There’s good news finally about the COVID-19 pandemic which has affected workers and everyone in numerous ways. More than 350,000 Americans have died due to the disease and nearly 20 million Americans have become infected.
The good news is that the Food and Drug Administration has approved two COVID-19 vaccines developed by Pfizer and by Moderna. The vaccines use mRNA technology. Everyone who receives these two vaccines which helps their immunity system fight the disease – will require two doses.
According to the Raleigh News & Observer, North Carolina health officials are setting the priorities for when different classes of people (depending on their work activities, health risks, and age) should be eligible for the vaccine. The December 31, 2020 article outlines the priorities. Dr. Mandy Cohen, the secretary of the North Carolina Department of Health and Human Services, stated at a press conference, that the state will have a four-part rollout of the vaccines. The plan, which was developed through North Carolina Governor Roy Cooper’s office, will prioritize older people and frontline essential workers.
The North Carolina priorities match the vaccination priorities set by the Centers for Disease Control and Prevention.
- Phase 1a rollout. In this first phase, priority is given to “health care workers in direct contact with COVID-19 patients, and also long-term care residents and staff.”
- Phase 1b rollout. Here, three groups of North Carolina residents will receive the next two million sets of vaccination. There are sub-priorities in these phases as follows:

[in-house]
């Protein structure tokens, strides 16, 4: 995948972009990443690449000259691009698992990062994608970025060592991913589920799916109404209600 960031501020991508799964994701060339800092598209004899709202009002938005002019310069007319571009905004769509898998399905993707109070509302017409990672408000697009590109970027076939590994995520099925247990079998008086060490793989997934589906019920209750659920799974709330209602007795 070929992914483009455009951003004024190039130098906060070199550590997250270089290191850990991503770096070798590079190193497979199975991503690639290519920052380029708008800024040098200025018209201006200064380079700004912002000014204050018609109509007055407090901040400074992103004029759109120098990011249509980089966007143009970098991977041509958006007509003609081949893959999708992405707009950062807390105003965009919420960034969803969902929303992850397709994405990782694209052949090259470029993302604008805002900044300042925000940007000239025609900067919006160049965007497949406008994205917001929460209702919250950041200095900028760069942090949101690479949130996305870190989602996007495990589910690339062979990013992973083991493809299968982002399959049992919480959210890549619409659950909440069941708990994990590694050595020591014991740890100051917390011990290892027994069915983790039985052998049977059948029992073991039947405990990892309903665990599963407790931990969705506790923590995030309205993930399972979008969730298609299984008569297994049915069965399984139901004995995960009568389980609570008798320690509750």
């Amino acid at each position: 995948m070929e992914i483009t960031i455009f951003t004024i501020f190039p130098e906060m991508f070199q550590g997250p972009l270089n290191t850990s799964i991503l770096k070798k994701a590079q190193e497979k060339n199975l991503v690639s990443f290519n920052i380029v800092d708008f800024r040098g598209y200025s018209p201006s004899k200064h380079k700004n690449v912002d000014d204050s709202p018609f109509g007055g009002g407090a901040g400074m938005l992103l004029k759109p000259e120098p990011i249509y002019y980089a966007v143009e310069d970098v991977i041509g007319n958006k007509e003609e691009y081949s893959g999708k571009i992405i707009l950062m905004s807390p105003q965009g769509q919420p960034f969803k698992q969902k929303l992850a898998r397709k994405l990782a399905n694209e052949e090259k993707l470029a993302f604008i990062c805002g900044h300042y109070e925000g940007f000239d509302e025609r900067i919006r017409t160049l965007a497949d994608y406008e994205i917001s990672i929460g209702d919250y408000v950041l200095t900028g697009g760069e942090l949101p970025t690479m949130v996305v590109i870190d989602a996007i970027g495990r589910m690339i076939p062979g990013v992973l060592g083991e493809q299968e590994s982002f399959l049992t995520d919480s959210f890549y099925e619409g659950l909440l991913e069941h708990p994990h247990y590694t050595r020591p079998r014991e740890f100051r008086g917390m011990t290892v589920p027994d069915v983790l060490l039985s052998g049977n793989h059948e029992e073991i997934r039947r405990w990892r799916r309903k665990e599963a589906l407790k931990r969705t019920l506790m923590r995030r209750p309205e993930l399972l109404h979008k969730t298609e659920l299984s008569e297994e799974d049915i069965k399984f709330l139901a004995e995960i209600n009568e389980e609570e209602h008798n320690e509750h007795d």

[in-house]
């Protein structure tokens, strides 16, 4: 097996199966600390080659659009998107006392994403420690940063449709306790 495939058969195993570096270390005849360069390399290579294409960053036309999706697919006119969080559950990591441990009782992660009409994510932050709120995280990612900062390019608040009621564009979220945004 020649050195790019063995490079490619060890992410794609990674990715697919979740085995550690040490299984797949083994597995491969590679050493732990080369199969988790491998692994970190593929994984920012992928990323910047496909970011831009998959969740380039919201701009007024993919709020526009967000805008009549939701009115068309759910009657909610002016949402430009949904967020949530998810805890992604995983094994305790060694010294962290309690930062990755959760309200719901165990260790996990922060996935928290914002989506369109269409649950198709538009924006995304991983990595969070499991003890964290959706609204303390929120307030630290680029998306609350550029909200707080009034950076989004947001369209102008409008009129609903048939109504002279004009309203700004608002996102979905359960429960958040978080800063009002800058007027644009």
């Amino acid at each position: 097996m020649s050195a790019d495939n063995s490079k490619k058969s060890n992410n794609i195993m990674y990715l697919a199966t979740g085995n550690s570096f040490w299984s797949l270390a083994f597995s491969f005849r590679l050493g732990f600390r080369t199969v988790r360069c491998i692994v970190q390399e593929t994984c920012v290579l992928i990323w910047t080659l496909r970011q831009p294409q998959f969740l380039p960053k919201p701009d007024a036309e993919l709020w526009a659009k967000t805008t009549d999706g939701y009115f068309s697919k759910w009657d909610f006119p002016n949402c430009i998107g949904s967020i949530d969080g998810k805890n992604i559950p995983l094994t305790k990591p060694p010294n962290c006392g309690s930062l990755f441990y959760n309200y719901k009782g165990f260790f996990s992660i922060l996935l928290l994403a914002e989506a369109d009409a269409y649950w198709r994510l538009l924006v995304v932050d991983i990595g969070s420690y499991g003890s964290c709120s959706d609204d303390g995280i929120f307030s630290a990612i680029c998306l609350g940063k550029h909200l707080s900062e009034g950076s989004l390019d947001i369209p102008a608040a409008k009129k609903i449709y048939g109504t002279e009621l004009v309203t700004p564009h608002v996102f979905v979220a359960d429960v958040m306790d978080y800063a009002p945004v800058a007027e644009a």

- Group 1: People 75 years and older, no matter what underlying conditions they have or don’t have
- Group 2: Health care workers who work with patients and frontline essential workers who are 50 or older.
- Group 3: Health care workers who work with patients and frontline essential workers of any age who have not been vaccinated yet.
How are “frontline essential workers” defined
North Carolina uses the CDC definition of a frontline essential workers. These people are employees who are at the “highest risk for being exposed to the coronavirus” “This phase is expected to begin in early January.” Frontline workers, according to the published article, include:
- First responders like firefighters and police officers
- Grocery store workers
- Childcare workers
- Teachers and education support staff
- Corrections officers
- Food and agricultural workers
- U.S. Postal Service workers
- Manufacturing workers
- Public transit workers
- The Phase 2 rollout. This phase includes the following categories (in the following order) of North Carolina residents:
- People ages 65-74
- People ages 16-64 with high-risk conditions
- People incarcerated and living in other group settings
- “Essential workers.”
How are essential workers defined?
“Essential workers are defined by N.C. DHHS and the CDC as”
- Transportation and logistics workers
- Water and wastewater workers
- Food-service workers
- Shelter and housing workers, including construction
- Finance workers, like bank tellers
- Information technology workers
- Media workers
- Public safety workers like engineers
- Public health workers
- Communications workers
- Energy workers
- Workers in the legal field
- Phase 3 rollout. This phase includes college and university students and students 16 years-of-age and older.
The vaccines are being given to residents just as North Carolina announced likely increases in “COVID-19 cases and hospitalizations expected due to Christmas and New Year’s gatherings.”